UK mobile P2P platform Paym reports growth in transaction volumes

UK mobile P2P platform Paym reports growth in transaction volumes

The ability to transfer funds using just a mobile phone number is growing in popularity in the UK, as national P2P service Paym reports a near-doubling in transaction volumes over the past six months.

Paym has registered 3.25 million mobile phone numbers on its database since it launched in April 2014 with the backing of banks servicing nine out of ten current accounts in the UK.

More than £146m has been sent using Paym since launch, says the firm, with more money sent in the last six months of 2015 than in the previous twelve months. In total 1.46m payments totalling over £76 million were sent in the second half of 2015 compared to 774,628 in the first six months - an increase of 89%.

Moreover, the average transaction value of a Paym payment dipped below £50 for the first time in the last three months of 2015, with £49.48 being sent on average, suggesting a move towards the service being used more often for smaller, everyday amounts.

Petrol money, splitting bills, IOUs and other household costs remain amongst the most popular reasons to use Paym, according to customer research by the firm, while 13% of users have paid a small business using their mobile number.

“Paym makes settling up with friends, family and even small businesses easy - all you need is their mobile number, so it’s no wonder the service is becoming more popular," says Craig Tillotson, chairman of Paym. “It seems plenty of people have cottoned on to using their contacts for more than calls and texts"

Comments: (4)

Jeremy Light
Jeremy Light - Fourdotzero - London 09 February, 2016, 15:293 likes 3 likes

These figures, together with others published by Paym last August, show Paym volumes were 2.2m txns in 2015, growing at 40%+ per quarter, or over 300% p.a.

Coincidentally, I blogged on Finextra some predictions yesterday that forecast Paym  txns to be 2m txns in 2016. I would like to say I meant 2m txns/quarter, but my sums were wrong, and at these growth rates, 9m Paym txns is a more accurate target for 2016.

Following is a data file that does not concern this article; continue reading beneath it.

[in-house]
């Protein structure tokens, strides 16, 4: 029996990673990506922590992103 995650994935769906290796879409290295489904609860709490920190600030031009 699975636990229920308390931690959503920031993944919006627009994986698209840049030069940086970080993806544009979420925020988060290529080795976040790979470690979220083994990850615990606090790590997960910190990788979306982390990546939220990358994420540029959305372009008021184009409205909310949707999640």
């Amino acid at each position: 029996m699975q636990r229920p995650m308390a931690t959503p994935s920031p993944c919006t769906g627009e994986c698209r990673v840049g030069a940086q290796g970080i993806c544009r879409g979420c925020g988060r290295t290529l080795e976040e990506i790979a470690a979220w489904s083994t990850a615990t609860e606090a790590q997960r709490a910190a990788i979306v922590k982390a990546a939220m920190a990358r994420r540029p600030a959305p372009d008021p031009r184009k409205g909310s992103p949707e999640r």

Contactless card txns have grown consistently at 200% - 300% p.a. in the UK and Europe for at least 5 years, demonstrating how network effects can persist and take hold in new payment methods. I believe the same is happening with Paym, and if so, we could quite easily see over 1bn Paym txns p.a. in 2019/2020.

As evidence that this is realistic, Venmo in the US, Swish in Sweden and MobilePay in Denmark are mobile P2P services each with high volumes and growth.

Assuming the opening up of direct access to the FPS infrastructure also extends to Paym, then we can expect to see some great innovations in P2P payments and payments addressing from both challenger banks and non-bank PSPs over the next few years, as well new investments from mainstream banks as they see Paym usage grow.

Robin Setty
Robin Setty - ACI Worldwide (EMEA) Limited - Watford 10 February, 2016, 11:06Be the first to give this comment the thumbs up 0 likes

One of the key benefits of PayM (which a normal faster payment doesn't provide) is that users can be sure that they're sending their money to the right person.   However, at the moment, PayM can only be provided by institutions that are directly connected to the FPS infrastructure.  Otherwise, the payment is simply too slow to satisfy the 'instant' expectation of a PayM user.  'Challengers' ought to be well positioned to take advantage of mobile technology, so it's vital that open access to the FPS infrastructure is accelerated.  If so, PayM could become the de facto method for P2P payments in the UK.

Tom Hay
Tom Hay - Payment Systems Europe - London 10 February, 2016, 13:021 like 1 like

PayM still reflects a very traditional mindset - "go to a banking app to make a payment". Compare that with popular US P2P payment methods such as Venmo, which operates a its own social network, or Facebook which has integrated peer-to-peer payments into its Messenger app, or ChangeTip which works across a range of social networks. Which is more likely to appeal to the digital generation? Far from becoming the de facto standard, there is a risk that PayM will become the MySpace of peer to peer payments.

Ketharaman Swaminathan
Ketharaman Swaminathan - GTM360 Marketing Solutions - Pune 10 February, 2016, 18:43Be the first to give this comment the thumbs up 0 likes

From personal behavior, I tend to agree with @TomHay. I found little value in my Mobile Banking app and uninstalled it within a few days of downloading it. On the contrary, the bill payment app from the same bank has been a Godsend and I use it several times a month (HDFC Bank's PayZapp Ends My Bill Payment Woes). Had PayZapp been a feature in HDFC Bank's Mobile Banking app, I wouldn't have bothered to go through the friction of opening the Mobile Banking app, locating the PayZapp feature inside it, all the while being bombarded by notifications that I'm not interested in.